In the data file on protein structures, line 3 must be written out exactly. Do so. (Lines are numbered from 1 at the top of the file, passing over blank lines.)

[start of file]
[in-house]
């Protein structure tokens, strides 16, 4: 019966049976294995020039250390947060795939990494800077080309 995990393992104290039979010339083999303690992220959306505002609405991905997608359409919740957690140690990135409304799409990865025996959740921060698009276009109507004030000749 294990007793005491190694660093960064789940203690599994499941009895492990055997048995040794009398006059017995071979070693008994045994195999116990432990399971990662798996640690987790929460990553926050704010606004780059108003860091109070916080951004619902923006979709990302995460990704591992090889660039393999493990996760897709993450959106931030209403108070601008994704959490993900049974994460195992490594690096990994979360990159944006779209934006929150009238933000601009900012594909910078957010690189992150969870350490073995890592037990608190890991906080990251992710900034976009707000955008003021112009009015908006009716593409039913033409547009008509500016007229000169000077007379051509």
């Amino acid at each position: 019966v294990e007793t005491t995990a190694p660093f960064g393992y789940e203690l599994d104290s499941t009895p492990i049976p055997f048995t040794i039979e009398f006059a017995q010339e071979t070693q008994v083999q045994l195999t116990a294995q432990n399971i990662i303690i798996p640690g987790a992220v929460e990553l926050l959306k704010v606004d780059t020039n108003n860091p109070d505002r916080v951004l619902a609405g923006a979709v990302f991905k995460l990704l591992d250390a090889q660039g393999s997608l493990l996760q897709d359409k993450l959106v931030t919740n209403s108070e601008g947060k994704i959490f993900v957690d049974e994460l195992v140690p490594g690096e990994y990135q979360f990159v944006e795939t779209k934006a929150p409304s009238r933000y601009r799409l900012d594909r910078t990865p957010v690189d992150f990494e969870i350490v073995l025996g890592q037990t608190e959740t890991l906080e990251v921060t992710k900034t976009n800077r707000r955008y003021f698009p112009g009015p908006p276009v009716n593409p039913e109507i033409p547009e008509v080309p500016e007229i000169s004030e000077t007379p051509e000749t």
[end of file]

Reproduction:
């Amino acid at each position: 019966v294990e007793t005491t995990a190694p660093f960064g393992y789940e203690l599994d104290s499941t009895p492990i049976p055997f048995t040794i039979e009398f006059a017995q010339e071979t070693q008994v083999q045994l195999t116990a294995q432990n399971i990662i303690i798996p640690g987790a992220v929460e990553l926050l959306k704010v606004d780059t020039n108003n860091p109070d505002r916080v951004l619902a609405g923006a979709v990302f991905k995460l990704l591992d250390a090889q660039g393999s997608l493990l996760q897709d359409k993450l959106v931030t919740n209403s108070e601008g947060k994704i959490f993900v957690d049974e994460l195992v140690p490594g690096e990994y990135q979360f990159v944006e795939t779209k934006a929150p409304s009238r933000y601009r799409l900012d594909r910078t990865p957010v690189d992150f990494e969870i350490v073995l025996g890592q037990t608190e959740t890991l906080e990251v921060t992710k900034t976009n800077r707000r955008y003021f698009p112009g009015p908006p276009v009716n593409p039913e109507i033409p547009e008509v080309p500016e007229i000169s004030e000077t007379p051509e000749t």